Meanwhile, Christchurch mayor Lianne Dalziel has indicated support for a law change so her income can be "cut at its source" and go towards easing financial pressure on the city council.
"I want to show the organisation that has had our draft budget turned on its head that I'm committed to cutting costs as well", she said.
Dalziel has previously said her salary should be cut by 20 per cent, and she expected the Remuneration Authority would be given the ability to do so once the Government's decisions were made clear shortly.
She said she already gave money to several charities and causes and has no intention of reducing that commitment.
"The point that I have made to my colleagues is that giving more to the charities we already support gives nothing back to the ratepayers."
Local Government Minister Nanaia Mahuta said she was aware some Local Government elected members have considered taking a pay cut in view of the hardship being faced in their communities.
She said the move would require an amendment to the Remuneration Authority Act and the Local Government Act.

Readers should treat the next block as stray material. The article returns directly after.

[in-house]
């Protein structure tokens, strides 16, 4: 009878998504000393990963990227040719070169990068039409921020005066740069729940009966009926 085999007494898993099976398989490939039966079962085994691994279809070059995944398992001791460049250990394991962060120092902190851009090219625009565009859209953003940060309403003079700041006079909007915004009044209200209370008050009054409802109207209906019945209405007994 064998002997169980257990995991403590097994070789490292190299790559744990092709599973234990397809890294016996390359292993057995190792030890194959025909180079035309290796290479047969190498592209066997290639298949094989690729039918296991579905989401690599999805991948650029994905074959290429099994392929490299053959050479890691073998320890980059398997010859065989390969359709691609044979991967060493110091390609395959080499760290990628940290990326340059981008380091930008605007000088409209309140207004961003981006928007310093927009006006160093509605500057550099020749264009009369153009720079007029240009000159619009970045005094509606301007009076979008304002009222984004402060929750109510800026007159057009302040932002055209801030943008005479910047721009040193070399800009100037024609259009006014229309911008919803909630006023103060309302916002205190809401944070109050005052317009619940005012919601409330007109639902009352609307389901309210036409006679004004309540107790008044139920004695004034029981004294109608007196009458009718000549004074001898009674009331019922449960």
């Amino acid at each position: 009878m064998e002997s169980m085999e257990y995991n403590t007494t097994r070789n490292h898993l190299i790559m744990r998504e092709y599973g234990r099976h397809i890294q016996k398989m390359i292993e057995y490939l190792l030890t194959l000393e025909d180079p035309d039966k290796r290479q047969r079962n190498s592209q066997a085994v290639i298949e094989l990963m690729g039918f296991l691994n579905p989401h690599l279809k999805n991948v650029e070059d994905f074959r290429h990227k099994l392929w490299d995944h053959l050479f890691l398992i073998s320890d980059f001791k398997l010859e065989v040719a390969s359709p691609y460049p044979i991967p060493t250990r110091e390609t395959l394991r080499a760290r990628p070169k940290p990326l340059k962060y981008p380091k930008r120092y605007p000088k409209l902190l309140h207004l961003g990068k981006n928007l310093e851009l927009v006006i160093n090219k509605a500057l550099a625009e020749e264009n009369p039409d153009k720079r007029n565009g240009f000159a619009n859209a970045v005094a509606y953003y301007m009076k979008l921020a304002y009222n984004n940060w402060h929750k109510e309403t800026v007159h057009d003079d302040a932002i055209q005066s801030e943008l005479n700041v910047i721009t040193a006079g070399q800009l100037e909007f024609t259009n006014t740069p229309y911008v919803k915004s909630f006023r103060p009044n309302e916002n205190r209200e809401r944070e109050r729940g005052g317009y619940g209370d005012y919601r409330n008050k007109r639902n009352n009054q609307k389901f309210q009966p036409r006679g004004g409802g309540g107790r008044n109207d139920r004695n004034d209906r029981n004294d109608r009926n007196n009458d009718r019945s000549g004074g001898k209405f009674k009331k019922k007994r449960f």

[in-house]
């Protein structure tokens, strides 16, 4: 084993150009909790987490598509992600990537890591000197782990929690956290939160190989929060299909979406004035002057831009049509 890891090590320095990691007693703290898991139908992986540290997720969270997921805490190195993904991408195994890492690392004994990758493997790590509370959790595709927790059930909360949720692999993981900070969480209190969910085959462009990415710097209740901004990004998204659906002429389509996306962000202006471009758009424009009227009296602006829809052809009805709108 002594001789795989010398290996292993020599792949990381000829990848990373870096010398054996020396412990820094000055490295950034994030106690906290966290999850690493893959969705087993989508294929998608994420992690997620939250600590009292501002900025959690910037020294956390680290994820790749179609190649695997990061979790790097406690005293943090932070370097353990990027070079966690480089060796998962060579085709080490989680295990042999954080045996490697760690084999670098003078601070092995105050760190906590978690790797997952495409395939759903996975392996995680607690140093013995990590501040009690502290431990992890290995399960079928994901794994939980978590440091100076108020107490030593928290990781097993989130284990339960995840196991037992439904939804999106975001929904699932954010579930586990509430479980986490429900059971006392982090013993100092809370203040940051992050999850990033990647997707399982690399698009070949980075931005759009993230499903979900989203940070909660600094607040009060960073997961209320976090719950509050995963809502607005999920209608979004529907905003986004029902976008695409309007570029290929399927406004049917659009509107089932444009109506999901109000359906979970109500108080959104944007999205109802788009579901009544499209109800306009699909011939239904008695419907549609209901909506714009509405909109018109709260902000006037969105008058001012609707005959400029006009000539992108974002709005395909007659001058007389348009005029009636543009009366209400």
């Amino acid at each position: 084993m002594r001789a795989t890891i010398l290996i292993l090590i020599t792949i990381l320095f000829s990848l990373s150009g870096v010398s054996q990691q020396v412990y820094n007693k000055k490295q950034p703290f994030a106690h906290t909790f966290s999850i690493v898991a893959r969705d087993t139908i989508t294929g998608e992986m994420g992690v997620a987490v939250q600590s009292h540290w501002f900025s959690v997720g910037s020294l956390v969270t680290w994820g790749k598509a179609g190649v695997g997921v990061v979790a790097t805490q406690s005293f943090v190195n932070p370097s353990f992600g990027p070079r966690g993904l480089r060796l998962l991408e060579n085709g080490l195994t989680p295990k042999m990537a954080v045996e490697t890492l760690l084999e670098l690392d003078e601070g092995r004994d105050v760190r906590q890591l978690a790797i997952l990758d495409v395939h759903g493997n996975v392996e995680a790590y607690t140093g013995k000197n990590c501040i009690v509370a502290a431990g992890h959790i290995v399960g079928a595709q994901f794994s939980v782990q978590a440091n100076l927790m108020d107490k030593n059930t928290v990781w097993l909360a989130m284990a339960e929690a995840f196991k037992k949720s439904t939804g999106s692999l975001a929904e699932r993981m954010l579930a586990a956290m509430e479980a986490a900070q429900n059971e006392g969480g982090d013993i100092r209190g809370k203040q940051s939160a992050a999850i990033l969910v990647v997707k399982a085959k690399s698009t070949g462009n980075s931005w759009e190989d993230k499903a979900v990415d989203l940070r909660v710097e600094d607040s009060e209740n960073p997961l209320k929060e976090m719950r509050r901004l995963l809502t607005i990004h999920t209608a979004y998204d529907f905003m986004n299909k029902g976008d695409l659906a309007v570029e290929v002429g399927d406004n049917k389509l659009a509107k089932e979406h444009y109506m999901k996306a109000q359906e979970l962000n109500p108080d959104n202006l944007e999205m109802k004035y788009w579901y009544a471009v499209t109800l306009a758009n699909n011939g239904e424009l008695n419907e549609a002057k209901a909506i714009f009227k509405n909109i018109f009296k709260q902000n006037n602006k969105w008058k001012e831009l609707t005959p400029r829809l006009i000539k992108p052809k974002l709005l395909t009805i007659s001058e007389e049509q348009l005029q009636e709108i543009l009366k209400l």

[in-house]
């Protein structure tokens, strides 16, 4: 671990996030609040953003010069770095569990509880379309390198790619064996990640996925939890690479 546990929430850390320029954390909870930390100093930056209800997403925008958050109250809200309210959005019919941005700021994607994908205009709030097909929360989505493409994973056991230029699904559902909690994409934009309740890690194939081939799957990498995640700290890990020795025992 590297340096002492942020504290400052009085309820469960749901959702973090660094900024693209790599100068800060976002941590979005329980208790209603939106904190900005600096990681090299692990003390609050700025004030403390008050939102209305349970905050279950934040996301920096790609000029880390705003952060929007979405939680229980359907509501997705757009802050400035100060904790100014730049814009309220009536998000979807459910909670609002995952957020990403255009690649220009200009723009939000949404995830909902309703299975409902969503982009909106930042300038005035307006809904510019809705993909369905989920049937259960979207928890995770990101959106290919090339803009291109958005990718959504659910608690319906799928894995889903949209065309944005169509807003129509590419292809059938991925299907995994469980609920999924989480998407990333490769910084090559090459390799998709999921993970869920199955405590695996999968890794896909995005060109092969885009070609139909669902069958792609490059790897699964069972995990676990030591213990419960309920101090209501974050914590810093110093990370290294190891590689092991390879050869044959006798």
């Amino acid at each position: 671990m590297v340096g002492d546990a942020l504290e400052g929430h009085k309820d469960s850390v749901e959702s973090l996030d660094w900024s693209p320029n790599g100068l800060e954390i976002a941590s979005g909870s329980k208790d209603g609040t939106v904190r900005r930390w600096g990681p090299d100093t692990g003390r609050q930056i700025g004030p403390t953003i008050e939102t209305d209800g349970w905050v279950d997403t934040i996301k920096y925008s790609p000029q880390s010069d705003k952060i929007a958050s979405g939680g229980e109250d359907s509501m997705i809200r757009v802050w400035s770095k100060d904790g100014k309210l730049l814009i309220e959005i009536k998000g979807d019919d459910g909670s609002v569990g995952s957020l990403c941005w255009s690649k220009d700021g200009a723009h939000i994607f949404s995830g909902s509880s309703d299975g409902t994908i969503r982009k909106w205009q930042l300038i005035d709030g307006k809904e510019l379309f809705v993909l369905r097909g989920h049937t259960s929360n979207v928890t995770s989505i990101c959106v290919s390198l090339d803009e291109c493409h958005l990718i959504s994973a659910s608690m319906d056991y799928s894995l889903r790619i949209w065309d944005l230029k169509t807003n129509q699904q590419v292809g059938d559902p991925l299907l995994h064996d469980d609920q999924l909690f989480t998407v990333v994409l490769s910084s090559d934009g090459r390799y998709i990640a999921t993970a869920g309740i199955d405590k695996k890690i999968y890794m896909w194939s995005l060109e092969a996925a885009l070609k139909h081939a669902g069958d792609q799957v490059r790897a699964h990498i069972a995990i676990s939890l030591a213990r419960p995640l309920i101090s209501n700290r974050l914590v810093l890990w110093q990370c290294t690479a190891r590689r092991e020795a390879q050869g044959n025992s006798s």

"Work to facilitate this is being actively considered," Mahuta said.
Goff said he was happy to align with ministerial pay cuts of 20 per cent for the next six months. His annual salary is $296,000, meaning a 20 per cent reduction over six months would see him lose $29,600 before tax.
Auckland Council bosses have also confirmed they would take pay cuts of between 10 per cent and 20 per cent for six months.
At Wellington City Council, the mayor, councillors, chief executive and executive leadership team have all agreed to take a voluntary 10 per cent pay cut for the rest of the year.
A pay freeze for the executive leadership team will also be put in place for the first six months of 2021, bringing the total contribution to about $340,000.
But not everyone is on board, Rotorua mayor Steve Chadwick has described the call for voluntary pay cuts as "morally indefensible".
She said she was "acutely aware of the hurt our community is feeling" and the tough times ahead needed to be reflected in the work programme council set.
"There is a view that remuneration 'cuts' are another way for local government to acknowledge this," Chadwick said.
"Trying to publicly shame or force elected members or council staff into a certain position is morally wrong."